Bali’s beaches are seen to be a key magnet to attracts travellers’ attention worldwide to the island. The question then beckons, which one is the best for you and is it worthwhile venturing away from the island?
First things first, is to decide what you like out of any beach or coastline. Does it need to feel deserted? Would you like some nearby bars and restaurants? Does the sand have to be white, golden (or black even!)? Do you like some scenic landscapes surrounding? Are you travelling with other people and what do they like to get out of a beach stay? Once you’ve narrowed down what you’re after, take a look at my quick summary of Bali’s beaches.
1. Legian, Seminyak and Canggu
|Families||Yes (south side of stretch, further north, the sea is rougher)|
|Nearby airport access||Yes|
|Swimming||Yes but be aware of currents and children need to be watched (there aren’t always lifeguards)|
Legian, Seminyak and Canggu make up a long combination of Bali’s beaches along a stretch of formerly golden sand, north of very busy Kuta. Each town has a slightly different atmosphere; Canggu is the quietest, although has a real bustle, Seminyak is busier and Legian the busiest of the bunch. All three areas have lots of useful amenities like relaxed cocktail bars, boutique shops, art galleries and restaurants. The stretch of beach is great for travellers who want to combine relaxation with activities nearby that are out of the sun.
There are plenty of accommodation choices, from high-end options to more basic but comfortable properties with easy access to the sea. The stretch of sand is very close to Bali’s international airport so particularly convenient for travellers wanting a quick in-and-out at the beginning or end of their holiday. Beware of the sea the further north along the stretch you go, it gets a bit rougher and tidal pulls are strong. Legian, Seminyak and Canggu beaches are also a good spot for surfers of all abilities. There are schools based along the shore so you can ride the waves in between soaking in the tropical sunshine.
Where to stay? Tugu Bali for an intimate setting and luxurious surroundings
Where to eat? Sarong Restaurant for delicious cocktails, food and a classy atmosphere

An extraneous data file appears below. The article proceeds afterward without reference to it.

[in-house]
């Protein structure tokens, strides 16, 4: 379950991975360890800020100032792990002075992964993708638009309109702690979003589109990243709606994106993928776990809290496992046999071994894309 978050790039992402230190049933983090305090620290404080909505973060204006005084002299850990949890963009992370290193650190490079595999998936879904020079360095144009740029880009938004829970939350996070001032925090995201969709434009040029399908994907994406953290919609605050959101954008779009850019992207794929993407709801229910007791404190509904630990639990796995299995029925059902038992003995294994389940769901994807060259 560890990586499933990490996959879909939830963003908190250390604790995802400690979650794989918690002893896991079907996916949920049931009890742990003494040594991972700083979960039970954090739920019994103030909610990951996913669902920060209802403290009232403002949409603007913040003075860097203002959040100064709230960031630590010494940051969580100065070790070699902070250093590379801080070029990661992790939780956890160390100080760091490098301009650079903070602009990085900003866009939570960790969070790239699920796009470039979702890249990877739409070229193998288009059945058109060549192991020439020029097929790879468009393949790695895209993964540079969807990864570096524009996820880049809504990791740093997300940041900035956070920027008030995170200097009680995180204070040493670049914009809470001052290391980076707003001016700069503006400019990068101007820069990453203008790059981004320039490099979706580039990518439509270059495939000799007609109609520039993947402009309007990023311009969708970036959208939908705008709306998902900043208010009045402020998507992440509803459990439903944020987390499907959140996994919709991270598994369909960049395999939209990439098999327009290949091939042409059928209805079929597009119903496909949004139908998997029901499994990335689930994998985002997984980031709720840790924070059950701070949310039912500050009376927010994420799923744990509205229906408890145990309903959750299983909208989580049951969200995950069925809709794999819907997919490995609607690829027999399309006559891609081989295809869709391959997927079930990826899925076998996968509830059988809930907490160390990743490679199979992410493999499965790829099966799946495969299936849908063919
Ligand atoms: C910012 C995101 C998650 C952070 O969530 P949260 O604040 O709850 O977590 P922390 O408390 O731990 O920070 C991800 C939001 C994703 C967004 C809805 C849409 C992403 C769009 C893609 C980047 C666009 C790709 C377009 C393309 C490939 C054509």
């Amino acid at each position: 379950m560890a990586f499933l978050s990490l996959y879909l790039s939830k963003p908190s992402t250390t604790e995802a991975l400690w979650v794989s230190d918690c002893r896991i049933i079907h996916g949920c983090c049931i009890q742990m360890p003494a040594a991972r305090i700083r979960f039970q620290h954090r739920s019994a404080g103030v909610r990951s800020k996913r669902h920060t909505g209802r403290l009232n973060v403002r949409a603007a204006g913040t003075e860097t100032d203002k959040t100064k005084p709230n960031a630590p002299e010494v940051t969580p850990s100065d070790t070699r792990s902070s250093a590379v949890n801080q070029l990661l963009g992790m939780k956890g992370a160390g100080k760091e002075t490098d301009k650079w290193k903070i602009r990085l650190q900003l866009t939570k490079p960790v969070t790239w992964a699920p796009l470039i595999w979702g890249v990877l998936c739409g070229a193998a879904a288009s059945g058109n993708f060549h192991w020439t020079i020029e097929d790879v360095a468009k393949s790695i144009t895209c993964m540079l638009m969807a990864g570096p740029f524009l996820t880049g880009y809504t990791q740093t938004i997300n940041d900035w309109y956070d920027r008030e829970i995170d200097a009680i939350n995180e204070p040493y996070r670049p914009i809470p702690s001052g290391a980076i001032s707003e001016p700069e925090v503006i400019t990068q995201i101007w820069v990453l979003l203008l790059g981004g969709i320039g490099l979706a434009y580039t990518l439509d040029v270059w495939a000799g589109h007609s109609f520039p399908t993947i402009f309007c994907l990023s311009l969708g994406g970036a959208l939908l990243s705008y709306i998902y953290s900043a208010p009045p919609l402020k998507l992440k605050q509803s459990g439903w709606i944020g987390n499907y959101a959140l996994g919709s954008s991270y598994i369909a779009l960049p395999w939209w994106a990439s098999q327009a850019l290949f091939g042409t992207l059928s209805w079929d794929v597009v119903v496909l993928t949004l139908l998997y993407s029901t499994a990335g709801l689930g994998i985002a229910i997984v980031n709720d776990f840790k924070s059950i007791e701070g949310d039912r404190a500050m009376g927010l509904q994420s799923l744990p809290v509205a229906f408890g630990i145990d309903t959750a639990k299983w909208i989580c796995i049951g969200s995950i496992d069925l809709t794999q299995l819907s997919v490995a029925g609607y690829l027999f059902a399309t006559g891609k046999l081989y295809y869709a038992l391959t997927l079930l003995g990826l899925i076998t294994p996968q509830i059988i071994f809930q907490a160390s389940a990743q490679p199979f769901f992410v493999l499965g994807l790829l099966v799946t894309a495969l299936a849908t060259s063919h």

|Nearby airport access||Yes|
A crescent of white sand with surrounding turquoise ocean, most go to Jimbaran and never want to leave. In the evening, the small bay is fronted by a string of seafood warungs (family-run cafes) with tropical cover topping and tailing the scene. The fishing boats are a sight to behold: a smattering of strong primary colours – the blues, reds and yellows you’d expect to see in a masterpiece at the Tate Modern. With all its potential to become totally developed like some of the block-like construction you might see in Thailand and even in Legian and Seminyak, Jimbaran has maintained its integrity and sense of rugged beauty.
It has a relaxed atmosphere and is quiet during the day, with visitors and residents congregating at nearby bars as the midday heat ebbs and the sky becomes a glorious amber colour. I’d say this is the most stereotypical beach (i.e white sands, wide beach, great sunsets and swimmable) of Bali’s beaches. The fish market is a particularly fun experience for those who want to venture from the beach. Pongy, lively and entertaining, it gives visitors a fun insight into the Balinese way of life on the coast. Jimbaran is a short journey from Bali’s international airport so it’s very well positioned for a stay at the beginning or end of your trip.
Where to stay? Belmond Puri Jimbaran for understated luxury filled with character
Where to shop? Fish market for the fun Balinese culture
Restaurant? Lia Café for great seafood from a rustic restaurant on the beach
|Nearby airport access||No (close to Java)|
|Nearby restaurants||Yes – but not lots of variety|
Pemuteran is a remote area on the west coast of Bali near Java. Set between mountains and the ocean, it’s a quiet backdrop for a relaxing beach stay. Development along the stretch of sand has been cautious; the local community want to protect the laid-back atmosphere and so there aren’t the usual tourist trappings you might expect in Kuta, there are no street vendors and nightclubs for example. A key draw for many visitors is the diving and snorkelling opportunities. There’s a spectacular array of fish living in nearby coral reefs and some underwater wrecks you can explore. Pemuteran is also the gateway to Menjangan Island which is world-famous for diving opportunities.